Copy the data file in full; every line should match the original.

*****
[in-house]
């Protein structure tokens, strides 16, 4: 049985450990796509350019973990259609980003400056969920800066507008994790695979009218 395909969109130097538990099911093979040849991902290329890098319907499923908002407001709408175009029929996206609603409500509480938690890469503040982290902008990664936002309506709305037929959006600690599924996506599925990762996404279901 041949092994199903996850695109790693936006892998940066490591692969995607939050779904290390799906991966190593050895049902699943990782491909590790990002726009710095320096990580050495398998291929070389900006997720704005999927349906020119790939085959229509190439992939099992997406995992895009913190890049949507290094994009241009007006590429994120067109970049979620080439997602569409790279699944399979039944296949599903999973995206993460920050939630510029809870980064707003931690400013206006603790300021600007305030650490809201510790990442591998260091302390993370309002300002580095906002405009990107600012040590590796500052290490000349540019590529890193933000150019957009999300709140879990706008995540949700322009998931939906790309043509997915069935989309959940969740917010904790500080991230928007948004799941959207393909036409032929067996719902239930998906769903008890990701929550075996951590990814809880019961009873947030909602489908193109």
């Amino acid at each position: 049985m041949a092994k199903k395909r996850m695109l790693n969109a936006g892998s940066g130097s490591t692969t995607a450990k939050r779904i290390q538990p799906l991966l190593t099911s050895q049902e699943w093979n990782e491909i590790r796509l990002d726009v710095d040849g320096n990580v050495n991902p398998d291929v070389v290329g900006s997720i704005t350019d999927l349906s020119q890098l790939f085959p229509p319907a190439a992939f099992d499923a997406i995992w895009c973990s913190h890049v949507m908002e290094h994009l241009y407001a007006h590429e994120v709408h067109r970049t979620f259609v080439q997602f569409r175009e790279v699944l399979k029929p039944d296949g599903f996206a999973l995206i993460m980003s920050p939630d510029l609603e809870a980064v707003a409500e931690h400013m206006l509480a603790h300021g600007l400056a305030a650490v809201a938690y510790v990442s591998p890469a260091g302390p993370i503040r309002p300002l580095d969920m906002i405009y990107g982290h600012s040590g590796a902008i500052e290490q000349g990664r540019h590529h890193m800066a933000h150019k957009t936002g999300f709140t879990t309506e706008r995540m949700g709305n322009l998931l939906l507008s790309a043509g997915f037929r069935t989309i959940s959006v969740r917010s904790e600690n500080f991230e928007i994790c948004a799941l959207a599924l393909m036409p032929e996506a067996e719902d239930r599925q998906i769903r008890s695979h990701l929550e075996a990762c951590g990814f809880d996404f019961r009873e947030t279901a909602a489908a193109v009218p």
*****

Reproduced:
[in-house]
């Protein structure tokens, strides 16, 4: 049985450990796509350019973990259609980003400056969920800066507008994790695979009218 395909969109130097538990099911093979040849991902290329890098319907499923908002407001709408175009029929996206609603409500509480938690890469503040982290902008990664936002309506709305037929959006600690599924996506599925990762996404279901 041949092994199903996850695109790693936006892998940066490591692969995607939050779904290390799906991966190593050895049902699943990782491909590790990002726009710095320096990580050495398998291929070389900006997720704005999927349906020119790939085959229509190439992939099992997406995992895009913190890049949507290094994009241009007006590429994120067109970049979620080439997602569409790279699944399979039944296949599903999973995206993460920050939630510029809870980064707003931690400013206006603790300021600007305030650490809201510790990442591998260091302390993370309002300002580095906002405009990107600012040590590796500052290490000349540019590529890193933000150019957009999300709140879990706008995540949700322009998931939906790309043509997915069935989309959940969740917010904790500080991230928007948004799941959207393909036409032929067996719902239930998906769903008890990701929550075996951590990814809880019961009873947030909602489908193109």
């Amino acid at each position: 049985m041949a092994k199903k395909r996850m695109l790693n969109a936006g892998s940066g130097s490591t692969t995607a450990k939050r779904i290390q538990p799906l991966l190593t099911s050895q049902e699943w093979n990782e491909i590790r796509l990002d726009v710095d040849g320096n990580v050495n991902p398998d291929v070389v290329g900006s997720i704005t350019d999927l349906s020119q890098l790939f085959p229509p319907a190439a992939f099992d499923a997406i995992w895009c973990s913190h890049v949507m908002e290094h994009l241009y407001a007006h590429e994120v709408h067109r970049t979620f259609v080439q997602f569409r175009e790279v699944l399979k029929p039944d296949g599903f996206a999973l995206i993460m980003s920050p939630d510029l609603e809870a980064v707003a409500e931690h400013m206006l509480a603790h300021g600007l400056a305030a650490v809201a938690y510790v990442s591998p890469a260091g302390p993370i503040r309002p300002l580095d969920m906002i405009y990107g982290h600012s040590g590796a902008i500052e290490q000349g990664r540019h590529h890193m800066a933000h150019k957009t936002g999300f709140t879990t309506e706008r995540m949700g709305n322009l998931l939906l507008s790309a043509g997915f037929r069935t989309i959940s959006v969740r917010s904790e600690n500080f991230e928007i994790c948004a799941l959207a599924l393909m036409p032929e996506a067996e719902d239930r599925q998906i769903r008890s695979h990701l929550e075996a990762c951590g990814f809880d996404f019961r009873e947030t279901a909602a489908a193109v009218p």